Facebook suffers setback as Indian firms withdraw from Internet.org scheme


A group of Indian technology and internet companies have pulled out of Facebook's Internet.org initiative, claiming it threatens the principle of "net neutrality".


Net Neutrality is defined as the principle that all websites and apps should be equally accessible.

A group of prominent companies, including the media giant Times Group, have curtailed their involvement this week, amid a fierce national debate about net neutrality.

Critics have accused so-called zero-rating deals like Internet.org of violating net neutrality principles, because it involves special treatment for some online traffic.

“As for the Times of India itself, the group commits to withdraw from internet.org if its direct competitors—India Today, NDTV, IBNLive, NewsHunt, and BBC —also pull out,” Times group said in a statement. “The group also encourages its fellow language and English news publishers—Dainik Jagran, Aaj Tak, Amar Ujala, Maalai Malar, Reuters, and Cricinfo— to join the campaign for net neutrality and withdraw from zero rate schemes.”

However, Facebook boss Mark Zuckerberg defended Internet.org's aims.
The service aims to extend internet services to the developing world by offering a selection of apps and websites free to consumers.

Participating publishers pay the data costs charged by telecoms firms.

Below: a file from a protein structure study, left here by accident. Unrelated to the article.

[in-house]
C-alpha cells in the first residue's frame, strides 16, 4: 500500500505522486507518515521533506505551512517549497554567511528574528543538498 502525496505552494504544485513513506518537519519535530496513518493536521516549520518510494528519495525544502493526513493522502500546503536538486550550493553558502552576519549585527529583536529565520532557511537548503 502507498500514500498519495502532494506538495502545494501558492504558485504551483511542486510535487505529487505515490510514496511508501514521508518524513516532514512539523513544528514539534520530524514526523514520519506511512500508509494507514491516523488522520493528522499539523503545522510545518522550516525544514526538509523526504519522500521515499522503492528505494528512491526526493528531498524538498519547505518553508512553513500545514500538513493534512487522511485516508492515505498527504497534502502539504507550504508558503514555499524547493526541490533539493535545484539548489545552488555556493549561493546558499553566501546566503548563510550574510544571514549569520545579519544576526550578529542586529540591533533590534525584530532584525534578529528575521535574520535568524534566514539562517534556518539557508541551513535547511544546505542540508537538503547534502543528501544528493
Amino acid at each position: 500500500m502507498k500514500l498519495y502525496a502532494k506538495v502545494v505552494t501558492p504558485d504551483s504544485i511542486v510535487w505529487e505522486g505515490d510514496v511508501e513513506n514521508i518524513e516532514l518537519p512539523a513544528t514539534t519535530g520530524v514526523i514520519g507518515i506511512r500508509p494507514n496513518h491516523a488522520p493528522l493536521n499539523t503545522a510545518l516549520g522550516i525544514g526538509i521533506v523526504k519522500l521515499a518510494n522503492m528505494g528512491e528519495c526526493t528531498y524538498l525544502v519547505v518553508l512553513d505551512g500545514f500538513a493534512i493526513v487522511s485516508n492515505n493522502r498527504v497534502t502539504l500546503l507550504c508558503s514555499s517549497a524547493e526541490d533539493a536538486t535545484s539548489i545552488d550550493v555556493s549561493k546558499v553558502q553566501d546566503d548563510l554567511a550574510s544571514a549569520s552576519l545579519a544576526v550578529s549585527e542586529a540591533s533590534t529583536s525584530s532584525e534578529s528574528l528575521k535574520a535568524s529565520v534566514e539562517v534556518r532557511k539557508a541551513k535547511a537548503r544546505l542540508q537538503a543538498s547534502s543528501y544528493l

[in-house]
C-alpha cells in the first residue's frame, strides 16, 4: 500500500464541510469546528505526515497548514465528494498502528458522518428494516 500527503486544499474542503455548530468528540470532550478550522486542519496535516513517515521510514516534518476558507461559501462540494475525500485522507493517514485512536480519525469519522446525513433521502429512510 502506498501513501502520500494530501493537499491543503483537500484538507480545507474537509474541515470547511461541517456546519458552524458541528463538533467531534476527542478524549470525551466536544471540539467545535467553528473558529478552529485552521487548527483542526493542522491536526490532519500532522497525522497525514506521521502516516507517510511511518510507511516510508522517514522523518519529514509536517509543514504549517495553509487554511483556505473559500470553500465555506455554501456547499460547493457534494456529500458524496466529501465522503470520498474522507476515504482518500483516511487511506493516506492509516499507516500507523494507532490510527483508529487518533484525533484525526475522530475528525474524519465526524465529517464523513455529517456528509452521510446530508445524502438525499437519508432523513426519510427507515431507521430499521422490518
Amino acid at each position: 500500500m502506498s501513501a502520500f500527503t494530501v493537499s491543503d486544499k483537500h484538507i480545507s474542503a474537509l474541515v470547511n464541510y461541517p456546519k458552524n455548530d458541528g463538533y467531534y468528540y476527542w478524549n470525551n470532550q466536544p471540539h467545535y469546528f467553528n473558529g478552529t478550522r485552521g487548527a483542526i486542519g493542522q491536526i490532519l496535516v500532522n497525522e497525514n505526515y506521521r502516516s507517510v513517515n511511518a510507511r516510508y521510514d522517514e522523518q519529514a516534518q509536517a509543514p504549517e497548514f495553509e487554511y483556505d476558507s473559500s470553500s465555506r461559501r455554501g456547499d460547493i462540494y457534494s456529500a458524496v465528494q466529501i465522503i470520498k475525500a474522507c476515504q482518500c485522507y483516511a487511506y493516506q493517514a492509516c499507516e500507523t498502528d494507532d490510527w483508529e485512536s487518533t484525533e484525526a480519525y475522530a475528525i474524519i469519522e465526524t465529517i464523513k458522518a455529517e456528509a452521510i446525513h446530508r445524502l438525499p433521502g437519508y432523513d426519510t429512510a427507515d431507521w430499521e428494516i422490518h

But many companies fear this distorts the market and makes it harder for small companies to get their products seen by the public.

Currently, Indian visitors to Internet.org can ac
cess nearly 40 stripped-down services, including job, healthcare, news and education sites.
Facebook launched Internet.org in India in February after partnering with Indian telecom carrier Reliance Communications.

India has the world's third-largest internet population and is the first Asian country to get the service.

Zuckerberg defended the initiative in an article for the Hindustan Times newspaper, saying: "Net neutrality is not in conflict with working to get more people connected.”

Facebook is not the only company to have free web plans scuppered. Recently, India’s largest mobile operator, Airtel, announced a plan called Airtel Zero. Under the plan, users were not to be charged for data consumed while browsing on some applications.

E-commerce website Flipkart, which was part of the initiative, later pulled out following a backlash by net neutrality advocates.
“We will be committing ourselves to the larger cause of net neutrality in India,” Flipkart said in a statement. “We will be discussing over the next few days the details of actions we will take to support the cause.”

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